TREVOR WEEKS: A wet week as cormorants and seals needed our help

Trevor with the Selsey seal SUS-160102-085517001
Trevor with the Selsey seal SUS-160102-085517001

I think I have spent more time wet this week than dry! We had a call to an injured cormorant on the River Ouse half way between Southease and Lewes.

Anyone who knows the area will know that access to the river bank is not easy and a good long walk.

So trying to get rescue equipment close enough was not easy.

On Friday we had to battle a blowing gale and horizontal fine rain stinging us in the faces to get there and search for the bird.

We spent ages searching the river but sadly found nothing.

After being out in the wind and rain for almost 2 hours having walked over four miles there and back, rescuers Chris, Andrew and I were frozen and soaked through to the skin.

We were in two minds whether to go and if we would be able to catch it, but we all agreed that if we didn’t we wouldn’t rest.

Although there was a chance we wouldn’t be able to catch the bird, at least if it was on the bank and in a critical condition we would have found it.

We came away empty handed without having seen the bird, but at least we knew there was nothing else we could have done.

I work with an amazing team who go way beyond what most people would do to help wildlife in distress.

The sad thing is we are still not big enough to cope with everything. But every year we expand our work so we can do more and more each year.

This week our trustee Monica came in to see us and open our new Monica Russell BCA Orphan Rearing Unit at our Casualty Centre.

Monica is been battling a rare and sadly incurable form of bile duct cancer, so we invited her in to open the new facility as a lasting memorial to her and in recognition to her love and dedication towards the wildlife which she has cared so much about over the years.

Monica is an inspiration to us and we all hope we will follow in her footsteps and be so caring.

Julia Cable, the on-call co-ordinator for British Divers Marine Life Rescue (BDMLR), called me on Wednesday night last week, after BDMLR medics were concerned about an seal on the beach at Selsey Bill.

She sent me a photo and asked my opinion as she was not sure whether it needed bringing in - this can be very difficult over the phone and using photos.

We decided to play it safe, so Julia asked local experienced medics Charlie and Neil Sampson to attend on site and catch the seal.

Chris and I jumped in the ambulance and drove down and met Charlie and Neil at Eastergate near Bognor Regis where we then transferred the seal over to our ambulance.

The photos clearly didn’t show how ill the seal really was, so Julia and I were very pleased we had make the decision to bring him in.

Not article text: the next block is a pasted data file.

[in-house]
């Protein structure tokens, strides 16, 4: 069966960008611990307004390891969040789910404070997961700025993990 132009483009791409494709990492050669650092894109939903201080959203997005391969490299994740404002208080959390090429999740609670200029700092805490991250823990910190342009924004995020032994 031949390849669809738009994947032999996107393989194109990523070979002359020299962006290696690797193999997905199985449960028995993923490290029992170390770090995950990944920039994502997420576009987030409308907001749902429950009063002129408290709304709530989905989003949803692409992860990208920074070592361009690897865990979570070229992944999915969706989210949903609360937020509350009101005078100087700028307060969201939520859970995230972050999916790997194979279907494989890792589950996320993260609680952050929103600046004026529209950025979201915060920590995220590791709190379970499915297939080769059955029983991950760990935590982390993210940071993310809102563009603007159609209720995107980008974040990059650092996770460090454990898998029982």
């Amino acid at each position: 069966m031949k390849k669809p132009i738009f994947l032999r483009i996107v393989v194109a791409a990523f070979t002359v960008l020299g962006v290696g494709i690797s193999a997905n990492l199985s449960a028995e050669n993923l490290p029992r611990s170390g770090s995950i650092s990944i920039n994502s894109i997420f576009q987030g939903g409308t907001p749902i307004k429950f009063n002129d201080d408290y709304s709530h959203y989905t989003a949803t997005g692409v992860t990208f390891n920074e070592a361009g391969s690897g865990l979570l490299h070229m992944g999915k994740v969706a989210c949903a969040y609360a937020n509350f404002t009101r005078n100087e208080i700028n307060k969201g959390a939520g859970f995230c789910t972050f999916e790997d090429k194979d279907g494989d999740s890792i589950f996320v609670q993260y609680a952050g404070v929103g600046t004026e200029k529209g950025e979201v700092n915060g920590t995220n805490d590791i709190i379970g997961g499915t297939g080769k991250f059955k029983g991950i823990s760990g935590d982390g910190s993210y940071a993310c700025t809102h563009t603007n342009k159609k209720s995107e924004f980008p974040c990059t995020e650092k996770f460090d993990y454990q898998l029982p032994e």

We were also surprised that the seal was a young grey.

It was clear straight away that the seal was in a bad condition and needed treating fairly urgently.

En route back to WRAS’s Casualty Centre, Chris contacted our vet Mike and asked if he could meet us.

Back at the centre I carried the seal through to our first aid room and secured him whilst Mike took his temperature, listened to the seal’s chest and thoroughly checked over the seal and its numerous puncture wounds.

Medication was given and the seal cooled down due to a high temperature and tube fed vital rehydration fluid, before being bedded down in a large black dry pool for the night.

I stayed overnight at the centre to keep an eye on the seal’s temperature and ensure he was not overheating, and in the morning we transported the seal over to RSPCA Mallydams at Hastings to their specialist seal facilities.

A great bit of team work between everyone.

It is also ten years ago that I was in Cumbria and finally managed to free a trapped young bottlenose dolphin after it entered a harbour and was having difficulties getting out.

There is a video of this rescue as well as the Selsey seal on our You Tube Channel.

Other rescues this week have included a road casualty tawny owl from Haywards Heath, a skylark from Lewes, a young pigeon covered in oil from Eastbourne, a wet and hypothermic pigeon from Brighton City Centre, a pheasant in Fletching, a hedgehog with nasty neck injuries and a partridge in Lewes.

There was also a road casualty buzzard found on the A22 near Golden Cross which has been taken to specialist wildlife centre as the buzzard’s beak is cracked and will need long term care before release.

We also had a tawny owl which fell down a chimney at Golden Cross and needed rescuing after it then flew up onto a high beam.

Lindsay and I used long poles and nets to catch the owl, which was suitable for release outside.